The 7 deadly sins of content marketers
Columnist Trond Lyngbø explains some of the major mistakes content marketers make in discounting SEO input. Is your company committing one?
Content marketing has become a popular online marketing tactic over the last few years, with many businesses incorporating it into their larger digital marketing strategy. Unfortunately, content marketing and search engine optimization (SEO) aren’t always integrated well — or at all — within an organization.
Content creation strategies should be based on a thorough SEO analysis, including advanced keyword research. Without SEO, content marketing efforts can’t reach their full potential with regard to online visibility. Even content that is well-written, attractively presented and expensive to create will underperform without careful preparatory research.
Following are seven common mistakes businesses make by not integrating SEO (and other digital marketing disciplines) into their content strategy.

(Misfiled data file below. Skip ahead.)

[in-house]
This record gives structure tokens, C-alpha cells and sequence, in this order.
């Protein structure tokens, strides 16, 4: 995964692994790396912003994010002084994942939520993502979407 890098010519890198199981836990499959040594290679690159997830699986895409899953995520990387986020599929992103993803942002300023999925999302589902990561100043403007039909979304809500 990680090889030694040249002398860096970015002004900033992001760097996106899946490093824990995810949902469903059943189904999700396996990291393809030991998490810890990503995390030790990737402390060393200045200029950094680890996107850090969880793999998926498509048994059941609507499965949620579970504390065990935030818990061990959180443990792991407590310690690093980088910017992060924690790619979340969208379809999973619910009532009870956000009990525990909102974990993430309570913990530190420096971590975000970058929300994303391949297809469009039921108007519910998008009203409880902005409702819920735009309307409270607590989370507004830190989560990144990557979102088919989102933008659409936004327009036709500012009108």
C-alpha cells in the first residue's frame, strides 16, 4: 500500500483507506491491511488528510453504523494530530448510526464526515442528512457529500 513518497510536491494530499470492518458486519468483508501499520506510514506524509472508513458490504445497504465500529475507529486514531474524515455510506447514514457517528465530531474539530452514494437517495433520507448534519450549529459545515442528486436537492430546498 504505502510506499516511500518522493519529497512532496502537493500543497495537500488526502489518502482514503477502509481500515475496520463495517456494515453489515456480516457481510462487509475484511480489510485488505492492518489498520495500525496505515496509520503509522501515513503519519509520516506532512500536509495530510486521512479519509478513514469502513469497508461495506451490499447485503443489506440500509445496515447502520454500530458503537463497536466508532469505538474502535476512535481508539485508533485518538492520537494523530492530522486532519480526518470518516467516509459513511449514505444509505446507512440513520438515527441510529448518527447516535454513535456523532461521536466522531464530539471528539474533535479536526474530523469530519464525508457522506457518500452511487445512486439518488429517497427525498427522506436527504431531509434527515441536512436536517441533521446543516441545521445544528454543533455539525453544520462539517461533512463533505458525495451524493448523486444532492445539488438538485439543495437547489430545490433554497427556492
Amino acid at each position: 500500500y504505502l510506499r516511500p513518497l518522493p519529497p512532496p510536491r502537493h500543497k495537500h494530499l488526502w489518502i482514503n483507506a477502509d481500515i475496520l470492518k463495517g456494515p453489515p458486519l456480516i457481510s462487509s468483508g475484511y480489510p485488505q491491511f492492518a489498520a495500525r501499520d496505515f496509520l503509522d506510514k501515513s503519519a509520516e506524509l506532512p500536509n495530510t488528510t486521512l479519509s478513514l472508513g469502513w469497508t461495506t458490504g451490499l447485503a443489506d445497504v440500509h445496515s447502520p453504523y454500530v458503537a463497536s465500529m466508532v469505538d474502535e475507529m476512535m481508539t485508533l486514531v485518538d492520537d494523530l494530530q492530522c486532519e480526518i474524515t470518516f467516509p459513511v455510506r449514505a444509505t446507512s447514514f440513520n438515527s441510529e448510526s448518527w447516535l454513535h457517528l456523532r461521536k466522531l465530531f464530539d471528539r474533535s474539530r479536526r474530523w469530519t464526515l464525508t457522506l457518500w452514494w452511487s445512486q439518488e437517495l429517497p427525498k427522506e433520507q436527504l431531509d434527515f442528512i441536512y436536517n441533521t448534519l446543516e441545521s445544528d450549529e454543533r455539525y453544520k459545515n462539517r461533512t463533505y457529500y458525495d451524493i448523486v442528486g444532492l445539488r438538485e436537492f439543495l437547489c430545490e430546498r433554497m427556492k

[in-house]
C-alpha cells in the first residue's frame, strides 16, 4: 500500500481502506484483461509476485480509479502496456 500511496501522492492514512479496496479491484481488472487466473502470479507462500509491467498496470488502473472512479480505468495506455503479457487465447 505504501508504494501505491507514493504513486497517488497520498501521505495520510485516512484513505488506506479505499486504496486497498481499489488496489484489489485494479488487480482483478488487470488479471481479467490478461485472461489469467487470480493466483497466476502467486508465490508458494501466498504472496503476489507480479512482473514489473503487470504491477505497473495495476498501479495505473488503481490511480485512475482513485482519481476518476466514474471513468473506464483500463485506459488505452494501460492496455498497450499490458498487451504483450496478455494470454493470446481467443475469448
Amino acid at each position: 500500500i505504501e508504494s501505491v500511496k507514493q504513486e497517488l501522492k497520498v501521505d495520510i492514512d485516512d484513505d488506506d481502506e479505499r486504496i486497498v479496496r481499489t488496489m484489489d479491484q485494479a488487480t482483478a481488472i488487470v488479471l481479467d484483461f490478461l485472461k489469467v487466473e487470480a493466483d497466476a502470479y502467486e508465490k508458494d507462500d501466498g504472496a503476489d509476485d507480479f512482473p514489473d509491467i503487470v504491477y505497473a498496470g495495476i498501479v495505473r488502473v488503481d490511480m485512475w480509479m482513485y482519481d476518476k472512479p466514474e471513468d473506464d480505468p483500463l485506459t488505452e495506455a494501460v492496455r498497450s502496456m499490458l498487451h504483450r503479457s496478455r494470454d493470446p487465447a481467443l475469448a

1. Not doing proper keyword research
Some content marketers imagine keyword research is only about keywords and search volumes. But it’s much more. Keyword research is a tool for planning your content strategically, not just from an SEO perspective, but also for branding, communication and public relations, with the overarching focus of achieving business goals.
It’s astonishing how many content creators don’t undertake keyword research at all, instead going by gut feelings and instinct. They don’t map out a topic to uncover all the relevant keywords. They use guesswork and random brainstorming to find some relevant phrases and trust that that is good enough. But if your content strategy is not based on real data from thorough research, it’s not going to perform to its potential.
Smart keyword research lets you predict what your audience needs — before they tell you, or even before they know it themselves! Guided by a properly prioritized set of keywords, your content team can be creative while anchoring their ideas to data.
Your role, as a content marketer, is to play matchmaker between content and the people searching for it. Look at their intent, needs and wants. Apply that intelligence to create content which converts visitors into buyers.
Opinions expressed in this article are those of the guest author and not necessarily Marketing Land. Staff authors are listed here.